Monday, 29 October 2018

Bohemian Rhapsody: Film Review

Bohemian Rhapsody: Film Review


Cast: Rami Malek, Gwilym Lee, Tom Hollander, Ben Hardy, Mike Myers, Lucy Boynton
Director: Bryan Singer / Dexter Fletcher

To be honest, Bohemian Rhapsody does not, and will not, care for what critics think.
Bohemian Rhapsody: Film Review

This broad, crowd-pleasing attempt to turn Queen's life story - and ultimately, that of Freddie Mercury - into a cinematic experience, is more akin to putting an inordinate amount of money into a jukebox and blasting out Queen's Greatest Hits on repeat, with Brian May's guitar riffs ultimately numbing you into submission..

That is to say, the Antony McCarten-penned biopic is electric and offers a kind of magic only when its lead Rami Malek prances around on stage, overbite and all, effecting the mannerisms of Mercury himself and the flamboyancy of performance. It's here that Malek just about manages to transcend his "Stars In Their Eyes" moment to remind you of why these songs endure.

Unfortunately, it's all the rest of what sits in between the culmination of the Live Aid performance and Queen experimenting with their sound that feels like a bum B-side, depressingly put out solely because the label demands it.
Bohemian Rhapsody: Film Review

Racing formulaically between narrative beats, and hitting every familiar moment of a rags-to-riches story - including family tensions and subsequent resolutions, Bohemian Rhapsody suffers from plodding plotting, a defiant coyness over the star's bisexuality and rampant hedonistic lifestyle and also offers an insulting nod'n'wink at hidden gay sexuality throughout. (It's no wonder Frankie Howerd's Up Pompeii is playing on a TV early on).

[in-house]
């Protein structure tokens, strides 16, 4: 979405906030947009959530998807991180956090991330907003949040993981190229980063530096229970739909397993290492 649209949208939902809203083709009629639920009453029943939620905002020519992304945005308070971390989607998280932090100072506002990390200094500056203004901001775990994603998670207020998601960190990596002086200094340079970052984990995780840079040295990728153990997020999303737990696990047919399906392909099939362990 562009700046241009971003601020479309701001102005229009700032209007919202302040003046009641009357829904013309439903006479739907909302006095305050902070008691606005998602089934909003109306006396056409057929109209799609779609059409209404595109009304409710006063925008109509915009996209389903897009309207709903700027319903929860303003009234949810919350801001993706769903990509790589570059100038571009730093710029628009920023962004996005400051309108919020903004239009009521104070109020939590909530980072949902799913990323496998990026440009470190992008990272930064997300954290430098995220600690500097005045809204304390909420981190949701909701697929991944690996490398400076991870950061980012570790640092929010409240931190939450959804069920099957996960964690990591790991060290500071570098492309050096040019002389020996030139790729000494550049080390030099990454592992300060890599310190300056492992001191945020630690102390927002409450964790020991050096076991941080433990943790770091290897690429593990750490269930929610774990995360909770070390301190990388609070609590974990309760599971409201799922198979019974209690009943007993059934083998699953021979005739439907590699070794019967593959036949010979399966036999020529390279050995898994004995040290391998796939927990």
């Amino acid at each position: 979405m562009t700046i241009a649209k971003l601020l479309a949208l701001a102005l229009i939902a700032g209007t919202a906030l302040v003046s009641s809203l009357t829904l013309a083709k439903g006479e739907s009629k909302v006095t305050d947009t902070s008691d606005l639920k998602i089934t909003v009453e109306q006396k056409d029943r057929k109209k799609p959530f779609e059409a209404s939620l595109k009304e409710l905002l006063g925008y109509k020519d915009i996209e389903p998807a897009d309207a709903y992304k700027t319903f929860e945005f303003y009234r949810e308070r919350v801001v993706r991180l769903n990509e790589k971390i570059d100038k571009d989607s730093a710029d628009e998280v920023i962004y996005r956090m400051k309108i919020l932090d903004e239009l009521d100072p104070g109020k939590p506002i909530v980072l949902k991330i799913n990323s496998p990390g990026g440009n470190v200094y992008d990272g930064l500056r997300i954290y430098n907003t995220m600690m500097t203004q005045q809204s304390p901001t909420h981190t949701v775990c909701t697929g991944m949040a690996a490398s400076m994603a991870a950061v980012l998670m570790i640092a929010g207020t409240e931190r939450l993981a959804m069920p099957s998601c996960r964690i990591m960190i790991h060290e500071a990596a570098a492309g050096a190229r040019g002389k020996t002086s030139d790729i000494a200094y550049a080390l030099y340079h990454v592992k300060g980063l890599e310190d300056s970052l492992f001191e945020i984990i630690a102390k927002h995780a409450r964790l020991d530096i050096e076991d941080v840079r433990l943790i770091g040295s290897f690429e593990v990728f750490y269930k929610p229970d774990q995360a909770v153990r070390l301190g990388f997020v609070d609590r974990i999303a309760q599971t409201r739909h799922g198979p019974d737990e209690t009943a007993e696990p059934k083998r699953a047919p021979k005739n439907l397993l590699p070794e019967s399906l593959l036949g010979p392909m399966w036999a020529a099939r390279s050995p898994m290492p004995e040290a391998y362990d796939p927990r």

In many ways, it feels like a three act West End musical in its execution (though some drone shots at the Live Aid performance at the end are thrilling, a sense of spectacle and scale evident in every swoop from the skies through the crowd and to Freddie himself on stage) and is pigheadedly determined to ensure that it provides more dancing to the crowd as it dances around its subject, and subsequently provides rarely any insight into Mercury other than what the downpat story beats demand of it.
Bohemian Rhapsody: Film Review

While Malek is transcendant at times, and occasionally sells the internal conflict of Mercury well, he's let down massively by a script that's as formulaic as it is predictable.

Ultimately, Bohemian Rhapsody is more interested in serving a crowd a slice of rock'n'roll pie than providing a full meal - heaven alone knows what Freddie would have made of it.

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